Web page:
A 41-year old Feng Zhijun was detained by the police for being suspected of the bomb attack on the Communist Party leaders in northern China. The bombing with fatal consequences happened several days before the Third Plenum of senior Chinese leaders in Beijing at the beginning of November, where the Chinese President Xi Jinping was supposed to speak about his plan referring to the state’s economy. The police informed that in the suspect’s home it had detected “home-made explosive devices [and] large amounts of criminal evidence”. There was one man killed and at least eight people were injured during the attack.
Kenyan President Uhuru Kenyatta and his deputy William Ruto were accused of grave crimes against humanity for their roles in an ethnic violence in which approximately 1,100 people were killed and more than 600,000 displaced after controversial elections in 2007. Kenyan authorities that were elected in March have denied accusations.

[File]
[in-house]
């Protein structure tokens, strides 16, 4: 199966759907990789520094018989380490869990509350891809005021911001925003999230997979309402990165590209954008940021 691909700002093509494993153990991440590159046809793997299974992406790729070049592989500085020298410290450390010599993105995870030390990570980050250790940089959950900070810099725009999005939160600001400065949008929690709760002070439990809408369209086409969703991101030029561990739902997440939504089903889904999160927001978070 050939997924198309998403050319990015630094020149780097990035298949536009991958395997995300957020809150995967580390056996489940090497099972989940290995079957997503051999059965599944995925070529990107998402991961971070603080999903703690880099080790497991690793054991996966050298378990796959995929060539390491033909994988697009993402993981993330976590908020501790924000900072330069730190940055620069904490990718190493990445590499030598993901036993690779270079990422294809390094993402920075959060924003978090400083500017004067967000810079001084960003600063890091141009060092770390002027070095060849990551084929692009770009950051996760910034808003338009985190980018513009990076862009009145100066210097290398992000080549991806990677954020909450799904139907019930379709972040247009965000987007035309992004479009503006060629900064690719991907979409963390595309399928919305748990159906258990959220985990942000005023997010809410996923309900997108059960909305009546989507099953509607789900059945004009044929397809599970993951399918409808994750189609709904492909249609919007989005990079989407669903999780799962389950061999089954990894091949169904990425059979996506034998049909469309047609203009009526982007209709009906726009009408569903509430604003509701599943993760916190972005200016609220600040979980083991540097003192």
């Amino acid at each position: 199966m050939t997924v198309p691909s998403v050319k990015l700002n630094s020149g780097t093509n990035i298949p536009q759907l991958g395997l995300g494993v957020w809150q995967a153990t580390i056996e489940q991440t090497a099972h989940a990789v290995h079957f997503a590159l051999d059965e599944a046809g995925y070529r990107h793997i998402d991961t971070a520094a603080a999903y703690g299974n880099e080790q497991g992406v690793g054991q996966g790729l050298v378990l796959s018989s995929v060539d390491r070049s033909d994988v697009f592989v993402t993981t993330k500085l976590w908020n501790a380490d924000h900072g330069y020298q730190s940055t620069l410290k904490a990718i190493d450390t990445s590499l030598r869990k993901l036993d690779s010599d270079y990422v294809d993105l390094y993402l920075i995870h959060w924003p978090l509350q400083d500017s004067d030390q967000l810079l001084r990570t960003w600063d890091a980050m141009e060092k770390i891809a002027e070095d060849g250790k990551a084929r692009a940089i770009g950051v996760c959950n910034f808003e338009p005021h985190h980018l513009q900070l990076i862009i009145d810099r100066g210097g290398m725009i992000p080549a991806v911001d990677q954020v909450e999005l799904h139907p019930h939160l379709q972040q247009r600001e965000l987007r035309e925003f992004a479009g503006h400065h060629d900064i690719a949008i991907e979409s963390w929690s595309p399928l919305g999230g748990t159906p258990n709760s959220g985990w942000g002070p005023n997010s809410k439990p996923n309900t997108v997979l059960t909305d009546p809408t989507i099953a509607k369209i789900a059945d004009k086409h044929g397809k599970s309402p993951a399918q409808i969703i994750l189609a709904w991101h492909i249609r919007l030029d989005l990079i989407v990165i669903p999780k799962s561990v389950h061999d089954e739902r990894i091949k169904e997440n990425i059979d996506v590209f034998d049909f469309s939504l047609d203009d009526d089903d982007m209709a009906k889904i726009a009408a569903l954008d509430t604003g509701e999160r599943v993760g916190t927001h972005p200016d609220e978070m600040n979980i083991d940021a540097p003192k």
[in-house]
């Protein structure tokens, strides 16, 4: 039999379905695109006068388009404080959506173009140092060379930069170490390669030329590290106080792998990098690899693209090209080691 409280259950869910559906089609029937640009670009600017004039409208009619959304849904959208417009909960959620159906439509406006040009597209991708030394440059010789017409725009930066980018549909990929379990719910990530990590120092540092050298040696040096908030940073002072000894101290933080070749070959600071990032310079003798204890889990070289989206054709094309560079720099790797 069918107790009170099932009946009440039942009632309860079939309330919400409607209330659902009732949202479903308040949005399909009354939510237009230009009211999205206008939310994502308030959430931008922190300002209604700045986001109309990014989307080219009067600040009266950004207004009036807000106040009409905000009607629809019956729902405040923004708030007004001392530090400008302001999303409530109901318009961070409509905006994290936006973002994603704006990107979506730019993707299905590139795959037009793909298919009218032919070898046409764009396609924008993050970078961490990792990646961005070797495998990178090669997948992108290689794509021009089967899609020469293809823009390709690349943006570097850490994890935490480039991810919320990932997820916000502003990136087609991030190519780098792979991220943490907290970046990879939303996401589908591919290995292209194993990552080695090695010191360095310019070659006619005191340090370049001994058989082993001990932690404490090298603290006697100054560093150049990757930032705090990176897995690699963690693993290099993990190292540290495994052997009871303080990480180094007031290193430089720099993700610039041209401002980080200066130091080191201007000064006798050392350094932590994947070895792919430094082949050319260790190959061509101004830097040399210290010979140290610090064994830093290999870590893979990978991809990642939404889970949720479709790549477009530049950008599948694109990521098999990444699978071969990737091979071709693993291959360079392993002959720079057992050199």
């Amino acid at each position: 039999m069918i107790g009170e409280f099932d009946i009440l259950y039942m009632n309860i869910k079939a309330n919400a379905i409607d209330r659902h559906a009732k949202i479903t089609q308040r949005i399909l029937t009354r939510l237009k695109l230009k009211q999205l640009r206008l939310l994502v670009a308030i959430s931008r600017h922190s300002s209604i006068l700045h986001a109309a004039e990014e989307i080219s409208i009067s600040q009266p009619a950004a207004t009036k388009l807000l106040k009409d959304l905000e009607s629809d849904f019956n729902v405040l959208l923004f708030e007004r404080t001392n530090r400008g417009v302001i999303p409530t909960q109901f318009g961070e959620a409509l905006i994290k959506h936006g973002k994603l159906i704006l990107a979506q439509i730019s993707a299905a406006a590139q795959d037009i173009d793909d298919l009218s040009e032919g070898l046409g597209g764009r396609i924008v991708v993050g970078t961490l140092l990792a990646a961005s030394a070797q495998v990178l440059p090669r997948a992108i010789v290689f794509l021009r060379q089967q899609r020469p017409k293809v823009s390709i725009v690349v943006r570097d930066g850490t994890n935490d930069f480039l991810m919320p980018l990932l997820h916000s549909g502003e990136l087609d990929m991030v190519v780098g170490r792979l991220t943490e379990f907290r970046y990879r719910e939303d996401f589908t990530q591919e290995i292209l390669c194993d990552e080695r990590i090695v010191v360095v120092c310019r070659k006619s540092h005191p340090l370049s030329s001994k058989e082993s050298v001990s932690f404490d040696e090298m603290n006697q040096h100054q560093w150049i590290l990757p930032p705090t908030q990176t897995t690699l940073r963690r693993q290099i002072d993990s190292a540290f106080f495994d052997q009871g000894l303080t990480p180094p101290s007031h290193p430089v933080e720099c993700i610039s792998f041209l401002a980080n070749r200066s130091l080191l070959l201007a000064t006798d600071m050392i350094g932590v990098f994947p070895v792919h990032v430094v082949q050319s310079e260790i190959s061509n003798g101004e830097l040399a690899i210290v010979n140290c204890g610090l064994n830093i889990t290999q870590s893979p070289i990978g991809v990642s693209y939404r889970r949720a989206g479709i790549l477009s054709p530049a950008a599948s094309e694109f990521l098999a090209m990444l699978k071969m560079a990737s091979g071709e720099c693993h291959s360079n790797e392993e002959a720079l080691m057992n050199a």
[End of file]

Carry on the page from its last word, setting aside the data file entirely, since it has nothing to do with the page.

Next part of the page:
The International Criminal Court (ICC) trial was supposed to be held at the beginning of November, but was postponed until February 5 at last. The African Union (AU) has called on the ICC to delay the Kenyan representative’s trials in order to prevent country to become more fragile to criminals from terrorist groups. The AU states have been convinced that Kenyatta and Ruto were better to stay in the country because their absence would definitely negatively affect their capability to combat terrorism.
The AU concerns have particularly grown after the al-Shabab terrorist attack on a Nairobi exclusive shopping mall Westgate that left behind more than 60 brutally massacred people. The AU proposed to delay disputed cases for a year and its resolution was brought to a vote despite the high probability that it will not be approved by the UN Security Council. The expectations have been fulfilled since the voters rejected the resolution to delay ICC trials. The resolution required nine positive votes, but only seven of 15 members voted in favour. Rwanda, Togo and Morocco were African states that voted for the deferral of trials.